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Rail lines historically pose traffic danger, growth makes safety issue priority

Rail lines historically pose traffic danger, growth makes safety issue priority

I took this picture on Sunday, March 16, 1969, from the rear car of a Norfolk and Western Railway train headed toward Centralia, where it connected, after a 50-minute ride, with a mainline train to St. Louis. We’d just crossed Brown Station Road, and the highway on the left was Route B. Columbia was about a month away from losing its last passenger-rail connection with the world that, over the years, had been whittled down to two round-trip runs per day.

Railroad-grade crossings with increasingly traveled streets such as Brown Station Road were marred from time to time by vehicular collisions, some of them serious or even deadly. At the time, the population of Columbia was just shy of 55,000, and suburban development was just beginning. The city was legally annexing territory and was about to conclude its greatest acquisition and enlargement of all time.

Fast forward some 15 years to the mid-1980s, when planning was under way for the Highway 63 bypass around Columbia’s north side, where the juxtaposition with the grade crossing of the city-owned Centralia branch line railroad — rechristened COLT — presented a very real obstacle.
In what’s been billed as the only railway-grade crossing on an interstate-grade superhighway, officials took the easiest and least costly path and whistled past a graveyard of possible problems, hoping that the crossing would remain safe and rather benign.

It hasn’t, of course, as incidents over the past few years have demonstrated.

So now there’s a push to do what should have been done to begin with. This means separating the two conflicting modes of transportation in what’s called a grade-separation project.

Things are getting interesting, maybe even far-fetched. The solutions range from building a highway overpass above the tracks to adding a lane on the road in order to shift mandatory-stop vehicles, such as school busses and hazardous-material carriers, away from the main flows of high-speed traffic. I’ve heard no mention of what seems to be the most obvious and practical solution: burrowing Highway 63 under the railway line.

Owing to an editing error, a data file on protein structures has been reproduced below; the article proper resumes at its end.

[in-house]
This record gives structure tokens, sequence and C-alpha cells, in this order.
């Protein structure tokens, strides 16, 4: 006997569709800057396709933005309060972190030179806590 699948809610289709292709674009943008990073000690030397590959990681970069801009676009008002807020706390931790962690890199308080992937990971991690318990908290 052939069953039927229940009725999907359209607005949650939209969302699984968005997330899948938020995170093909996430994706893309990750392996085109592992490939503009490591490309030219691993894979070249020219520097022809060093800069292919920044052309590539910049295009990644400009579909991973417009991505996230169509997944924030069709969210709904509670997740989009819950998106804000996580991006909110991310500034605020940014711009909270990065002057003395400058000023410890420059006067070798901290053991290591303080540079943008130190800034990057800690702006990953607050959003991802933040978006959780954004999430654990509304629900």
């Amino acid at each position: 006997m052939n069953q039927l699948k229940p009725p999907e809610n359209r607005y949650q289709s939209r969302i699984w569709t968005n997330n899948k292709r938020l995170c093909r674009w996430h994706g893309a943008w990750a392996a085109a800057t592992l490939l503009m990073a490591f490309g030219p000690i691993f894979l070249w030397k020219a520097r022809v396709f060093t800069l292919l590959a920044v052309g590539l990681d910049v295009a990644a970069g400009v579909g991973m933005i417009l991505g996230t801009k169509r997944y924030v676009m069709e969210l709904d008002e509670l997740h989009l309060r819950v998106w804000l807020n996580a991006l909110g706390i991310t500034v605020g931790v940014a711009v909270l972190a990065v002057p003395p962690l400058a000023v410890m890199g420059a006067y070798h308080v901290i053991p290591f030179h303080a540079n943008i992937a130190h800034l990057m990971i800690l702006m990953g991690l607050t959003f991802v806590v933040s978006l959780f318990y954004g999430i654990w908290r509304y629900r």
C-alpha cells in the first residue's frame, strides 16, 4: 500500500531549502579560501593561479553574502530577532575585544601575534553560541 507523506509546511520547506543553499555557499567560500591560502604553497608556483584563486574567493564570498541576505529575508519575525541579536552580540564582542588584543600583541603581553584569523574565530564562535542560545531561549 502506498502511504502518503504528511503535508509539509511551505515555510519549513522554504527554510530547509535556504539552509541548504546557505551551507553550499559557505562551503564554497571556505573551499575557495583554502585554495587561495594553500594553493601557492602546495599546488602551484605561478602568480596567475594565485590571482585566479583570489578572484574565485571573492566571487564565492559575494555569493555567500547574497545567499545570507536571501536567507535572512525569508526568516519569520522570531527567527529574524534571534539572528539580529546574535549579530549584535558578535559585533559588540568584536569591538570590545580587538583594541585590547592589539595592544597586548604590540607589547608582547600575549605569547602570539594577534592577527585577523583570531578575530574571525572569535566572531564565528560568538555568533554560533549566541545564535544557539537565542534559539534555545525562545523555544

The winner here, in any case, is the railway line because these ways-of-iron occupy a rather sacrosanct position in the conflict with the highway, due to the laws of physics and to how the roadbed is configured.

Trains, out of necessity, operate on a relatively level right-of-way with only minimal vertical rises and falls in elevation as a percentage of the distance traveled. For example, right-of-way engineers will speak of a 3-percent grade, meaning a rise of three feet for every 100 feet traveled on the rails.

Because of this, one can envision the ambitious, gently-graded structure that would be needed to carry the city-owned railroad over the busy highway with approaches extending a thousand feet or more in either direction. This would be a huge public works project that would cost millions of dollars.

What seems more practical to me is to push Highway 63 under the COLT line while maintaining the railroad’s existing grade. Recalling that the rail line’s right-of-way was curved and relocated when its intersection with the bypass was configured leaves me wondering whether there isn’t a creative way to straighten the line and burrow the highway under it.

One thing is abundantly clear. It will be necessary to separate the highway from the rail line because this troubled intersection will only get worse. Highway 63 will only grow in importance, as it sooner or later becomes part of a ring-road around the city. We should also plan for the continued development of Columbia’s only railway link and the inevitability of dual track, electrification and high-speed passenger trains as the COLT becomes an even greater part of the city’s transportation infrastructure.

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